[Show abstract] [Hide abstract] ABSTRACT: Health care providers influence parental vaccination decisions. Over 90% of parents report receiving vaccine information from their child's health care provider. The majority of parents of vaccinated children and children exempt from school immunization requirements report their child's primary provider is a good source for vaccine information. The role of health care providers in influencing parents who refuse vaccines has not been fully explored. The objective of the study was to determine the association between vaccine-related attitudes and beliefs of health care providers and parents. We surveyed parents and primary care providers of vaccinated and unvaccinated school age children in four states in 2002-2003 and 2005. We measured key immunization beliefs including perceived risks and benefits of vaccination. Odds ratios for associations between parental and provider responses were calculated using logistic regression. Surveys were completed by 1367 parents (56.1% response rate) and 551 providers (84.3% response rate). Parents with high confidence in vaccine safety were more likely to have providers with similar beliefs, however viewpoints regarding disease susceptibility and severity and vaccine efficacy were not associated. Parents whose providers believed that children get more immunizations than are good for them had 4.6 higher odds of holding that same belief compared to parents whose providers did not have that belief. The beliefs of children's health care providers and parents, including those regarding vaccine safety, are similar. Provider beliefs may contribute to parental decisions to accept, delay or forgo vaccinations. Parents may selectively choose providers who have similar beliefs to their own.
    Full-text · Article · Jul 2013 · Vaccine
  • Source
    • "Contact information could not be found for 94 of these providers (8%). Surveys covering vaccine knowledge, attitudes, and beliefs were mailed in 2005 to 712 of these parent-identified providers [16]. The Committees on Human Research at Johns Hopkins University approved this study. "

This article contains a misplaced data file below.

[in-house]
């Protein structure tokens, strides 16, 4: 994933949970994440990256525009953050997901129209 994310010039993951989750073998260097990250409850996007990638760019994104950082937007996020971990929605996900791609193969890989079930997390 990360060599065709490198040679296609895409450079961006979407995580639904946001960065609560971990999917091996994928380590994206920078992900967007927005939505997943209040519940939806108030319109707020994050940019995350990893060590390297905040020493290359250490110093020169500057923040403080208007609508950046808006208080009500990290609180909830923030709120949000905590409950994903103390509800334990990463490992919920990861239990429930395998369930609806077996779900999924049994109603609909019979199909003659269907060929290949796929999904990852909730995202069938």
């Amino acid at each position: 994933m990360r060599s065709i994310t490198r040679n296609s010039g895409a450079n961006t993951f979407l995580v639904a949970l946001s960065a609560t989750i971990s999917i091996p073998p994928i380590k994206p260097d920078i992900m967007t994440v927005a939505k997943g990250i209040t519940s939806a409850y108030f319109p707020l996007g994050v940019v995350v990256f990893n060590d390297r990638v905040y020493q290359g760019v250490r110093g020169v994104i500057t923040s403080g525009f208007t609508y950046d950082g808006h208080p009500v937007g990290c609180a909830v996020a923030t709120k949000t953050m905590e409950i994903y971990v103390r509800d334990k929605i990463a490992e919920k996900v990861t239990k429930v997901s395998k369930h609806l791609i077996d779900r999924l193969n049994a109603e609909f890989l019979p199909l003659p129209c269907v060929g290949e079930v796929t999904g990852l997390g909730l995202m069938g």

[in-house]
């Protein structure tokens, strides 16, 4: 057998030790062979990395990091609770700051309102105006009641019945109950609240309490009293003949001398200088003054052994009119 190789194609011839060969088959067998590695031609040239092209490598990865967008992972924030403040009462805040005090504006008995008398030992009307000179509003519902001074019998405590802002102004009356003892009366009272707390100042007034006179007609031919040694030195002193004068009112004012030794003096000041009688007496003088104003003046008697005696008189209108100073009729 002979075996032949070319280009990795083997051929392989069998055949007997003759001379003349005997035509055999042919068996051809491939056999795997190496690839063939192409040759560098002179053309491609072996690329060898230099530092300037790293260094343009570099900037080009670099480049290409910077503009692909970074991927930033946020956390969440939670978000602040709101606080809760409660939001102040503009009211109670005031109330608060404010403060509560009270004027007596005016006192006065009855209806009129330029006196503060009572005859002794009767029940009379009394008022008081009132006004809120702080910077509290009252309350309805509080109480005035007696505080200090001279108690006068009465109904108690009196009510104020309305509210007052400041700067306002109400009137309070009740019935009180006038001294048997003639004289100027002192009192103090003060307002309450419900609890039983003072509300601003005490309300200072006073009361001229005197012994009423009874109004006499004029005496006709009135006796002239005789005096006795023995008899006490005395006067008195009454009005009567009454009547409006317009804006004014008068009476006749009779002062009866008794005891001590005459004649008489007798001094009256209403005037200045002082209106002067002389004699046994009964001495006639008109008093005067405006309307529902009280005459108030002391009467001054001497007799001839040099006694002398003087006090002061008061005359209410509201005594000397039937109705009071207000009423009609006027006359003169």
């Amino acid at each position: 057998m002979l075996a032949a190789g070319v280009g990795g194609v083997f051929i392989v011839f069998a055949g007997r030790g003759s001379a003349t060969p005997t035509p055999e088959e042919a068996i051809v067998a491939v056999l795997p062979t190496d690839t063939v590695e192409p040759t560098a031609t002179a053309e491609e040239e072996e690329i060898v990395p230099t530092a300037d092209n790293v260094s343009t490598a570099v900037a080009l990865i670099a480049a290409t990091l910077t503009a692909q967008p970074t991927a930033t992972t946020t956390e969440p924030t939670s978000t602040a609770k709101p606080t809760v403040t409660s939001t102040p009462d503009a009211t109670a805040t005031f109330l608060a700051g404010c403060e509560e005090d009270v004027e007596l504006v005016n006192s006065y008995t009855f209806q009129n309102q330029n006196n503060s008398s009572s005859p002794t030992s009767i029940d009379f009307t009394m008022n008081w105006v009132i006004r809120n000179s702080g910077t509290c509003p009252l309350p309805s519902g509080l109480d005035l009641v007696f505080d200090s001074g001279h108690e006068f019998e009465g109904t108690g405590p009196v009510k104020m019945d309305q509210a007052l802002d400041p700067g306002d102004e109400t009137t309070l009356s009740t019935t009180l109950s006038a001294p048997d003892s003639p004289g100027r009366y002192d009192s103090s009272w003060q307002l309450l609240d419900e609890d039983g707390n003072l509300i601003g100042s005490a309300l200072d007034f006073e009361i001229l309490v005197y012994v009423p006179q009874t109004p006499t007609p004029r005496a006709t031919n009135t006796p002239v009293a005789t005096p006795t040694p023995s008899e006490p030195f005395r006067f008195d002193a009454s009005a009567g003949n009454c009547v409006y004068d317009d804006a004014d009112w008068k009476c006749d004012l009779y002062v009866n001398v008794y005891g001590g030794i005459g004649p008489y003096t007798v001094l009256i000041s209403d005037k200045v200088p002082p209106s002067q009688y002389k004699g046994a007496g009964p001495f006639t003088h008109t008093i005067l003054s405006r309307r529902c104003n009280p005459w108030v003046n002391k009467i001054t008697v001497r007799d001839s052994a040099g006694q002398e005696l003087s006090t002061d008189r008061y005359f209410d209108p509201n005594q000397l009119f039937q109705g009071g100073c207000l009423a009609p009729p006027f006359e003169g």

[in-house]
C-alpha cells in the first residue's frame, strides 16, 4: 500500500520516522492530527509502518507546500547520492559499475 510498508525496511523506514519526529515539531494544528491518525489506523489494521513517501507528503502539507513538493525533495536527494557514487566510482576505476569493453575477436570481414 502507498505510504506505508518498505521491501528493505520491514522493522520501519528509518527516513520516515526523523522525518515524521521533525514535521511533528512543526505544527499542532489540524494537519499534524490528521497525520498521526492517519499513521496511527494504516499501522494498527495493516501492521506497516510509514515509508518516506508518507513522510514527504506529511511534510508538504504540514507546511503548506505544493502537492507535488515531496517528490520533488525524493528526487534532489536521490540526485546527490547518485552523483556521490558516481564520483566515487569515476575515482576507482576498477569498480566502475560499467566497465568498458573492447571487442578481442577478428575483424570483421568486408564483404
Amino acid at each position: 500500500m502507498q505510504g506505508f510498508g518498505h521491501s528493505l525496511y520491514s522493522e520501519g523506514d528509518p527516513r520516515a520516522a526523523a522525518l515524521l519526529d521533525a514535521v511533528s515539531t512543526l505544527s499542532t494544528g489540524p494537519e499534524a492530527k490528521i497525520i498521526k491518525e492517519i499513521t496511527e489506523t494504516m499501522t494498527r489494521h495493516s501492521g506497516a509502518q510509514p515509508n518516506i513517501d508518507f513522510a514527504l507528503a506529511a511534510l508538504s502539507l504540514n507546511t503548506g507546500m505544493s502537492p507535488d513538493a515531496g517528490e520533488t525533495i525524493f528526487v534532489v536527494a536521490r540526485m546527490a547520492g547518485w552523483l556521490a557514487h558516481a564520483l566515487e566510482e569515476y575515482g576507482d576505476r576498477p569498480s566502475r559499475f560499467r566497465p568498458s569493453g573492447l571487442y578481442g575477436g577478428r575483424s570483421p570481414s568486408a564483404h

[Show abstract] [Hide abstract] ABSTRACT: Rates of delay and refusal of recommended childhood vaccines are increasing in many U.S. communities. Children’s health care providers have a strong influence on parents’ knowledge, attitudes, and beliefs about vaccines. Provider attitudes towards immunizations vary and affect their immunization advocacy. One factor that may contribute to this variability is their familiarity with vaccine-preventable diseases and their sequelae. The purpose of this study was to investigate the association of health care provider year of graduation with vaccines and vaccine-preventable disease beliefs. We conducted a cross sectional survey in 2005 of primary care providers identified by parents of children whose children were fully vaccinated or exempt from one or more school immunization requirements. We examined the association of provider graduation cohort (5 years) with beliefs on immunization, disease susceptibility, disease severity, vaccine safety, and vaccine efficacy. Surveys were completed by 551 providers (84.3% response rate). More recent health care provider graduates had 15% decreased odds of believing vaccines are efficacious compared to graduates from a previous 5 year period; had lower odds of believing that many commonly used childhood vaccines were safe; and 3.7% of recent graduates believed that immunizations do more harm than good. Recent health care provider graduates have a perception of the risk-benefit balance of immunization, which differs from that of their older counterparts. This change has the potential to be reflected in their immunization advocacy and affect parental attitudes.